Mosaic term refers to a picture or design that is made up of many smaller pieces of (1-or 2-inch) vitreous tiles mounted on sheets or joined with adhesive strips.Depending on the design and color combination as well as the size of the mosaic, the components (ceramic tile pieces/vitrified tile pieces/stone or marble) are cut into the required sizes and arranged accordingly.Mosaic Designs can also be custom made.Today, mosaic tiles are popular for creating elaborate patterns like those found on backsplashes and entryways.Their small size makes them an excellent material for assembling intricate designs and combining a variety of colors.
Appearance - Mosaics can be found in just about any color imaginable. Many are iridescent or textured in an unusual way to increase their versatility and artistic interest. Materials chosen for mosaic flooring might consist of small pebbles or rocks, flagstones, or sea shells, especially in outdoor areas. Indoor flooring typically consists of ceramic tile or glass pieces. Mosaic flooring might cover an entire room or be created as a rug or border.
Suggested Uses - Kitchen or Bathroom Backsplash, flooring, refinishing old furniture, Wall as decorative, Swimming Pools.
Pros - Design: Any Designs or patterns can be customized.
Clean: They are very easy to clean, and can be wiped down with a damp cloth or mopped up with warm water. In the case of soap scum buildup in a bathroom a mild vinegar solution can be used.
Green: It takes roughly half the energy to produce a glass tile that it does to make a ceramic tile of similar size. You also have the option of using recycled glass tiles, which are made from reclaimed glass refuse.
Luminous: All but the darkest glass tiles will tend to reflect light, rather than absorb it. This can make the mosaic pieces seem to glow with a luminous radiance that you can't find in any other flooring material.
Durability: As long as your glass tiles have passed the stringent ASTM standards required to be used as flooring material, they should be durable and resistant to cracking under anything save sharp direct force applied with a hard object such as a hammer. Scratches are another matter however (see Cons).
Cons - Cost: One of the biggest drawbacks to using mosaic glass tiles is the price. Glass mosaic tile flooring is expensive to buy.
Installation: Unlike ceramic or natural stone tiles, glass mosaics are particularly difficult to install. Unless you are very experienced with laying tile, you will want to hire a professional. If possible you should find someone with experience working with glass mosaics. This may be expensive, but the cost of the material is so high that you don't want a mistake to ruin the installation.
Scratches: While glass mosaics are durable and resistant to stains, they are susceptible to scratches. Over time scratches will accumulate in a glass mosaic floor, and after several years the installation will need to be replaced. There are some colors and finishes that can be purchased which will hide damage from scratches.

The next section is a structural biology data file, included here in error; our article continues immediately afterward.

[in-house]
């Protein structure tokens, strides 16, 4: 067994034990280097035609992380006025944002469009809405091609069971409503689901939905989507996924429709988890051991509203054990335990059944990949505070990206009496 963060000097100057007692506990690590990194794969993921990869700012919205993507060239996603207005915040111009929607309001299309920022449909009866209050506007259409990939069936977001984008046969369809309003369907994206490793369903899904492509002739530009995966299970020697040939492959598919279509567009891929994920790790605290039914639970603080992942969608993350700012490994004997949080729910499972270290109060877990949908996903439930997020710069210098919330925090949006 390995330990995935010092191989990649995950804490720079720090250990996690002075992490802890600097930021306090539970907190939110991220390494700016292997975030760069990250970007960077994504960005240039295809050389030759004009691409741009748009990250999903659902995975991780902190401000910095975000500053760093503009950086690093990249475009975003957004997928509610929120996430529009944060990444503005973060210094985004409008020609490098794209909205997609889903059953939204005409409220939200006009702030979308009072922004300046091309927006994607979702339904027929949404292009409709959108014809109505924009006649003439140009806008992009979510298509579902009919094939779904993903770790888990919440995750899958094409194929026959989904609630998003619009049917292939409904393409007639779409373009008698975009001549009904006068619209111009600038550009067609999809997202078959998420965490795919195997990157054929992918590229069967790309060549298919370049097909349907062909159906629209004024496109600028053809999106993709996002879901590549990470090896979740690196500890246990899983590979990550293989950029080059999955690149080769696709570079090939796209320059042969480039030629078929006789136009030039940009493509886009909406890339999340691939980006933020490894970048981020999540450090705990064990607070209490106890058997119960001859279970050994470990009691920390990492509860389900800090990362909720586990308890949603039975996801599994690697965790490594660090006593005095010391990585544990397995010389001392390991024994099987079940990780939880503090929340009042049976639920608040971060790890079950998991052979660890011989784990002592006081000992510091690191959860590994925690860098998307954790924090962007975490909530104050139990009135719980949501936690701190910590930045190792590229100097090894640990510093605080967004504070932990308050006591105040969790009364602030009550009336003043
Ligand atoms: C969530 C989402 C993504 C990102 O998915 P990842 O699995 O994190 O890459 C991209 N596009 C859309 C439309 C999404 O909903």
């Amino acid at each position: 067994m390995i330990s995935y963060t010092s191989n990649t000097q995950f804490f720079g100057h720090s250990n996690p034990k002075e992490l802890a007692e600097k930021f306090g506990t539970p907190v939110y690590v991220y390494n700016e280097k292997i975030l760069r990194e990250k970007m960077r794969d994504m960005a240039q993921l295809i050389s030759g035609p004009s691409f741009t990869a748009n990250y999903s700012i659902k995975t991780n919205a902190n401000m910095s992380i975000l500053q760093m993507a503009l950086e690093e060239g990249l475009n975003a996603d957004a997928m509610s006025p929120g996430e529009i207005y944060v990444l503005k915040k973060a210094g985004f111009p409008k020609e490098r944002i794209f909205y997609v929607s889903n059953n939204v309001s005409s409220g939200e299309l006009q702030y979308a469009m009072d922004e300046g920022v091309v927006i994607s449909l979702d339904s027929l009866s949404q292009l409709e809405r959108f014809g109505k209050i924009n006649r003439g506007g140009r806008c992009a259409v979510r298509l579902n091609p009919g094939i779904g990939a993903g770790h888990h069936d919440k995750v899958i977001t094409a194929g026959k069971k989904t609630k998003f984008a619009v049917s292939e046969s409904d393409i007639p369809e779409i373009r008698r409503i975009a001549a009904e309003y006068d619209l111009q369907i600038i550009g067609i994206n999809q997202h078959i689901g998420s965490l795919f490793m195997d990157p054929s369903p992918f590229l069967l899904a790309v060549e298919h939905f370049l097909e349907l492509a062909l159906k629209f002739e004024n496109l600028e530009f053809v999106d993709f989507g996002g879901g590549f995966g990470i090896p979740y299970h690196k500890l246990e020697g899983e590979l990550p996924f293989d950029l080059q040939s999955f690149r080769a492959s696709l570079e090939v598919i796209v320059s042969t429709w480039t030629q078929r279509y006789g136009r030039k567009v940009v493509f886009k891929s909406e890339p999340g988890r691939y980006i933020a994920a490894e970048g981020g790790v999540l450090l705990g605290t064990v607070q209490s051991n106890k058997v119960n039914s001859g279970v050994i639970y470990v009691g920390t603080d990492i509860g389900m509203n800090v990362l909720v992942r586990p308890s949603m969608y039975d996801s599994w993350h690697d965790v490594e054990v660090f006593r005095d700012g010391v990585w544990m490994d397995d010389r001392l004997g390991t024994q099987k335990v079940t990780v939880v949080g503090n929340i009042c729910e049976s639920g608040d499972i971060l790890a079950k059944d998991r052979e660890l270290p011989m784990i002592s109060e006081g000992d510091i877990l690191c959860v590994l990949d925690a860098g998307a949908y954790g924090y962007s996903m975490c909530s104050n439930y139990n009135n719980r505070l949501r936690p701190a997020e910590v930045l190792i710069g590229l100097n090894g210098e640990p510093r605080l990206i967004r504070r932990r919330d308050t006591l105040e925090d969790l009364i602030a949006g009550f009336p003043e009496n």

Breakage: While glass flooring tiles are quite durable, there are occasions when dropping something heavy from a great height will crack or chip a tile. This can then become a hazard for anyone walking on the floor with bare feet. Unfortunately glass tile repair can be quite expensive.
Slippage: While textured finishes can be applied to the tiles, and grout lines can create some traction, glass is still a relatively smooth surface. In some environments, especially wet ones, it can pose a slipping hazard.
Care - First wash the grout with water to clean off any loose debris and dry it. With cleaner use bleach and chemicals for white tiles , apply it on to the grout, use non-metal brush to clean it. Test grout cleaner on an inconspicuous area. apply grout sealer to protect it.
Laying Instructions - Mosaic tiles come arranged on paper or mesh sheets that hold the tiles together in a properly spaced pattern. Single tiles are pulled and replaced with other colors to create random patterns. Very small pieces or odd shaped ones come in large bags of same color.
To lay mosaic tiles, the process is very similar to laying any other tile. Thinnest mortar is used as the binder between the surface and the tile when working with backsplash, floor or other home tile surface. In these situations, the tiles are grouted after they are set. For making patterns on smaller decorative objects, many choose to use a mortar and grout combination that serves both purposes and requires only one step. The tiles are pressed into the mixture until they are set within it. This is particularly helpful when dealing with odd shaped or recycled glass pieces that are very difficult to grout.